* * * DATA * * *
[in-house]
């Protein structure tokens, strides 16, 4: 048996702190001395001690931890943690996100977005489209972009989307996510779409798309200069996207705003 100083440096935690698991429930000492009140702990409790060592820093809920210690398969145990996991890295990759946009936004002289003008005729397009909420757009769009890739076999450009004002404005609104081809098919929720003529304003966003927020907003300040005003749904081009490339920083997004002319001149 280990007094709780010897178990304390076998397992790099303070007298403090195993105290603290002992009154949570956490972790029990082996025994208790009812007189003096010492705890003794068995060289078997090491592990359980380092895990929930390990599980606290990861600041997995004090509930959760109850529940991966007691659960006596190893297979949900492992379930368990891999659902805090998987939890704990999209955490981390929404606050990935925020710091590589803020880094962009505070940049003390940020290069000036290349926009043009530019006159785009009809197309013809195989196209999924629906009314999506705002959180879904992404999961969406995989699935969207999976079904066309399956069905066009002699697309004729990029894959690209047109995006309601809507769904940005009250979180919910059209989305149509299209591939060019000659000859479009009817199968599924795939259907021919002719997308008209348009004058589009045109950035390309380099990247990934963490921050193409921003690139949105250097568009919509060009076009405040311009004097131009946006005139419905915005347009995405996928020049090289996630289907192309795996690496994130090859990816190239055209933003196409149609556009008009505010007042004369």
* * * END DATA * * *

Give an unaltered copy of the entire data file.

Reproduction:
[in-house]
């Protein structure tokens, strides 16, 4: 048996702190001395001690931890943690996100977005489209972009989307996510779409798309200069996207705003 100083440096935690698991429930000492009140702990409790060592820093809920210690398969145990996991890295990759946009936004002289003008005729397009909420757009769009890739076999450009004002404005609104081809098919929720003529304003966003927020907003300040005003749904081009490339920083997004002319001149 280990007094709780010897178990304390076998397992790099303070007298403090195993105290603290002992009154949570956490972790029990082996025994208790009812007189003096010492705890003794068995060289078997090491592990359980380092895990929930390990599980606290990861600041997995004090509930959760109850529940991966007691659960006596190893297979949900492992379930368990891999659902805090998987939890704990999209955490981390929404606050990935925020710091590589803020880094962009505070940049003390940020290069000036290349926009043009530019006159785009009809197309013809195989196209999924629906009314999506705002959180879904992404999961969406995989699935969207999976079904066309399956069905066009002699697309004729990029894959690209047109995006309601809507769904940005009250979180919910059209989305149509299209591939060019000659000859479009009817199968599924795939259907021919002719997308008209348009004058589009045109950035390309380099990247990934963490921050193409921003690139949105250097568009919509060009076009405040311009004097131009946006005139419905915005347009995405996928020049090289996630289907192309795996690496994130090859990816190239055209933003196409149609556009008009505010007042004369």